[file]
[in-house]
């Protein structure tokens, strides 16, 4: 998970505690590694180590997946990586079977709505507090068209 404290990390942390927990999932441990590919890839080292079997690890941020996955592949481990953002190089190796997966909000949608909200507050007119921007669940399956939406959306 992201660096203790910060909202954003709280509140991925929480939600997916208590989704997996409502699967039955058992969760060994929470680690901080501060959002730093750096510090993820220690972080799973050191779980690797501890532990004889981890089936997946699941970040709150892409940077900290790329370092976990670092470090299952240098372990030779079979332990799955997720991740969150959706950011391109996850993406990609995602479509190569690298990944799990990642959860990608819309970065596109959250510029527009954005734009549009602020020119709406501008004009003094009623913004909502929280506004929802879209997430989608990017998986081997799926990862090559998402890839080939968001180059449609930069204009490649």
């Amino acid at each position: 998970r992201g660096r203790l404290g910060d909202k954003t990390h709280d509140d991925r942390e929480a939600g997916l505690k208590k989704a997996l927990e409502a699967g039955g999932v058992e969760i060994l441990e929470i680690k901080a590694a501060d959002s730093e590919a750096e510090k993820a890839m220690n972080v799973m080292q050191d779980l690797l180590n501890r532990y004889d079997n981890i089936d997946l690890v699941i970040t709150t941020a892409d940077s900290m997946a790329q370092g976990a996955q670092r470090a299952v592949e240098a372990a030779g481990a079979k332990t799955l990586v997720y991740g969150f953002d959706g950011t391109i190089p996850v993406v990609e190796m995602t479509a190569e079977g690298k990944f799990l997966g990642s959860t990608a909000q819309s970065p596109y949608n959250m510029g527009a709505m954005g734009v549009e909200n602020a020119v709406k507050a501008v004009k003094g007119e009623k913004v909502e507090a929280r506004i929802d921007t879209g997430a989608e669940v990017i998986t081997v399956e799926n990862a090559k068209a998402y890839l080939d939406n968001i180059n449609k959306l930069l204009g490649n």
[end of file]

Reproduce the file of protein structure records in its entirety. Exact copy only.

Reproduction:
[in-house]
């Protein structure tokens, strides 16, 4: 998970505690590694180590997946990586079977709505507090068209 404290990390942390927990999932441990590919890839080292079997690890941020996955592949481990953002190089190796997966909000949608909200507050007119921007669940399956939406959306 992201660096203790910060909202954003709280509140991925929480939600997916208590989704997996409502699967039955058992969760060994929470680690901080501060959002730093750096510090993820220690972080799973050191779980690797501890532990004889981890089936997946699941970040709150892409940077900290790329370092976990670092470090299952240098372990030779079979332990799955997720991740969150959706950011391109996850993406990609995602479509190569690298990944799990990642959860990608819309970065596109959250510029527009954005734009549009602020020119709406501008004009003094009623913004909502929280506004929802879209997430989608990017998986081997799926990862090559998402890839080939968001180059449609930069204009490649």
């Amino acid at each position: 998970r992201g660096r203790l404290g910060d909202k954003t990390h709280d509140d991925r942390e929480a939600g997916l505690k208590k989704a997996l927990e409502a699967g039955g999932v058992e969760i060994l441990e929470i680690k901080a590694a501060d959002s730093e590919a750096e510090k993820a890839m220690n972080v799973m080292q050191d779980l690797l180590n501890r532990y004889d079997n981890i089936d997946l690890v699941i970040t709150t941020a892409d940077s900290m997946a790329q370092g976990a996955q670092r470090a299952v592949e240098a372990a030779g481990a079979k332990t799955l990586v997720y991740g969150f953002d959706g950011t391109i190089p996850v993406v990609e190796m995602t479509a190569e079977g690298k990944f799990l997966g990642s959860t990608a909000q819309s970065p596109y949608n959250m510029g527009a709505m954005g734009v549009e909200n602020a020119v709406k507050a501008v004009k003094g007119e009623k913004v909502e507090a929280r506004i929802d921007t879209g997430a989608e669940v990017i998986t081997v399956e799926n990862a090559k068209a998402y890839l080939d939406n968001i180059n449609k959306l930069l204009g490649n």